Tuesday, April 5, 2016

Musician, Loyola historian Eberhard Faber wins Kemper and Leila Williams Prize in Louisiana history

Eberhard “Lo” Faber, a professor of music industry studies at Loyola University New Orleans, received the 2015 Kemper and Leila Williams Prize in Louisiana History. The prize has been offered annually by The Historic New Orleans Collection and the Louisiana Historical Association since 1974 and recognizes excellence in research and writing on Louisiana.
Faber received the honor for his newly released book, “Building the Land of Dreams: New Orleans and the Transformation of Early America,” which tells the story of New Orleans’ transition from a Spanish colony to an American state in the early 1800s. 
“In this brilliant book, Eberhard Faber reveals how the Creole elite of colonial New Orleans adapted to American rule on their own terms,” author and historian Alan Taylor said in a review. “With thorough research and vivid prose, Building the Land of Dreams illuminates American expansion in exciting new ways.”
“Faber untangles this intricate history with admirable clarity and lots of good judgment,” said Tulane University Professor Emeritus Lawrence N. Powell, who for years held Tulane’s James H. Clark Endowed Chair in American Civilization. “In his sensitive hands, a cast of characters ranging from Spanish dons and creole warhorses to American newcomers comes to life.”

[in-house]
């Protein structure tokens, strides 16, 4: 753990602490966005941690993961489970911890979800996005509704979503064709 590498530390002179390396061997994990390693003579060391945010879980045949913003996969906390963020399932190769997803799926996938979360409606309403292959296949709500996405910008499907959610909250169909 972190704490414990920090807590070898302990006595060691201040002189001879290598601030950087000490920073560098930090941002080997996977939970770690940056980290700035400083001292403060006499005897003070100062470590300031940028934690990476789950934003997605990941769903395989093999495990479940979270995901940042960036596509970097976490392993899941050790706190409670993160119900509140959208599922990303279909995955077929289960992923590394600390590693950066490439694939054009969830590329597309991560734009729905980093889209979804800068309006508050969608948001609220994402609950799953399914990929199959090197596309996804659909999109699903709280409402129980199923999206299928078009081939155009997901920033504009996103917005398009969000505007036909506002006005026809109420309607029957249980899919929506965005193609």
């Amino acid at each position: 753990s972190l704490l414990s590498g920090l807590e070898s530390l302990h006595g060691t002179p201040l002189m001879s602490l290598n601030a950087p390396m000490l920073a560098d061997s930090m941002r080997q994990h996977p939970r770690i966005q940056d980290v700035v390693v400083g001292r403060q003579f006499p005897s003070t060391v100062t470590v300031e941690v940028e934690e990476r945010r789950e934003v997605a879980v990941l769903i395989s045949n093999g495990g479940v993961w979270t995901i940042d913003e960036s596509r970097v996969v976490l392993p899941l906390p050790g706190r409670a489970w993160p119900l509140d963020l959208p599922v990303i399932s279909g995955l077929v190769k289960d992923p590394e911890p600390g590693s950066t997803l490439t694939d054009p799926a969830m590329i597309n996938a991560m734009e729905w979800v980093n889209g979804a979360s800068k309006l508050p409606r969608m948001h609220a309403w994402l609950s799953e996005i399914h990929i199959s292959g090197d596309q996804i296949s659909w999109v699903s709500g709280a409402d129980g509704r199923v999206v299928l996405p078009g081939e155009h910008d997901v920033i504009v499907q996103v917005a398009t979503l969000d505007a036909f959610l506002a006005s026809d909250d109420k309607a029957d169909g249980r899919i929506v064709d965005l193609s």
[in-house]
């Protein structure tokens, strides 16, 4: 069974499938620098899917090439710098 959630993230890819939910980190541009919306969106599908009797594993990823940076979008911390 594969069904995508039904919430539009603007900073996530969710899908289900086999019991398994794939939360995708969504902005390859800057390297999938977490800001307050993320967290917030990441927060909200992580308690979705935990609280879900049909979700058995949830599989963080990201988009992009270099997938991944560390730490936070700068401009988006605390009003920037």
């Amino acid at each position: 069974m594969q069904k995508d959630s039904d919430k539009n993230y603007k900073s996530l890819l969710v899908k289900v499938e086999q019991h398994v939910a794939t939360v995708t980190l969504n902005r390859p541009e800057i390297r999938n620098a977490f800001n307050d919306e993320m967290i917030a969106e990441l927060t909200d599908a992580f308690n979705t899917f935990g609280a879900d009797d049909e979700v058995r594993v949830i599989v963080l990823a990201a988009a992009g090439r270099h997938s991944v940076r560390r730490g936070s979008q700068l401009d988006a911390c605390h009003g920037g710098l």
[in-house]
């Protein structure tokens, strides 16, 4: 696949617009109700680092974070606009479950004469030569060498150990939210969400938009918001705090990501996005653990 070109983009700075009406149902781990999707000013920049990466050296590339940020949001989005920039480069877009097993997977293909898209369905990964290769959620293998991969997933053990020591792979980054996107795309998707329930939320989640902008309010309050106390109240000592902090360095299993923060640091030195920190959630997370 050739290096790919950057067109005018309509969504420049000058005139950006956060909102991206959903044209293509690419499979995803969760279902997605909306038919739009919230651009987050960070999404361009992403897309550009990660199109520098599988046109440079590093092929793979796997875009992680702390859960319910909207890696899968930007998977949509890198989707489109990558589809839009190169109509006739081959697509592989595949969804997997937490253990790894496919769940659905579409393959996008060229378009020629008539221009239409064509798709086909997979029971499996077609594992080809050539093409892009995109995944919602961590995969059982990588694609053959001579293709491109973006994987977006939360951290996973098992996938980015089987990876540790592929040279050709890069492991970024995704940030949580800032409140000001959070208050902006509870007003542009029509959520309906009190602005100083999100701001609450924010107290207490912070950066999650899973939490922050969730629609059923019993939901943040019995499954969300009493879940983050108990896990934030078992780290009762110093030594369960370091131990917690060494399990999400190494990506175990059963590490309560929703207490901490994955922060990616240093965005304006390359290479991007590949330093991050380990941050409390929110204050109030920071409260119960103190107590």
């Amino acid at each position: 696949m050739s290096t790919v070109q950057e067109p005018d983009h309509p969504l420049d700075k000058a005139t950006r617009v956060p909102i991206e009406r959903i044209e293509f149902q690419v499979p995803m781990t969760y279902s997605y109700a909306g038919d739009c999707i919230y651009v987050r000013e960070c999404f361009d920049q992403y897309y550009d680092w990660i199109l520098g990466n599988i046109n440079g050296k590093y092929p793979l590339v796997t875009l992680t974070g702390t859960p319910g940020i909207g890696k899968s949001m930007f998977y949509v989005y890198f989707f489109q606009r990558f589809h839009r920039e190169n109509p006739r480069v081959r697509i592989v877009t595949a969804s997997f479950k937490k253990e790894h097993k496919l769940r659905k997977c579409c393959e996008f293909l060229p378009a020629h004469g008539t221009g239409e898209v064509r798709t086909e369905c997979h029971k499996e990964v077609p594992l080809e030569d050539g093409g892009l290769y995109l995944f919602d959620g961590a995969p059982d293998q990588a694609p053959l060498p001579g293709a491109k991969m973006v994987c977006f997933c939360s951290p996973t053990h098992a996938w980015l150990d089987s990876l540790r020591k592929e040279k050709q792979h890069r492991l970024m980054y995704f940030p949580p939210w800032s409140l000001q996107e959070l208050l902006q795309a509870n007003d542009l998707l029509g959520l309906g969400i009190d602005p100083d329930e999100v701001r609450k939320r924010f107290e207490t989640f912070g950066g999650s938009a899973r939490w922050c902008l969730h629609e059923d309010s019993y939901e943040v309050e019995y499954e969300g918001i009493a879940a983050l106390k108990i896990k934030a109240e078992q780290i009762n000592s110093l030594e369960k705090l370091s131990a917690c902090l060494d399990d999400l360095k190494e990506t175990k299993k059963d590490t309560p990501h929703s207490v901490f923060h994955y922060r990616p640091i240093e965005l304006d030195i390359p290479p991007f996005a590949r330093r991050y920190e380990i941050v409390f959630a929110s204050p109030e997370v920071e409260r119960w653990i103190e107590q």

In 2012, Faber earned his Ph.D. from Princeton in early 19th century American history. And throughout the ‘90s, he led New York jam band God Street Wine. He’s also written two rock musicals, “Henry’s House” (2002) and “Friday Night Freakshow” (2003).
Faber joined Loyola in 2010 as a visiting professor of history and currently teaches courses on both music industry and music history. His research interests include colonial and 19th-century New Orleans and the Gulf Coast, the South, Jeffersonian Democracy and politics, the junction of culture and politics in the 1830s, and society and culture in 19th century America. Faber also blogs about New Orleans history and other topics at www.crescentcityconfidential.com.
            He lives in New Orleans with his wife and two children.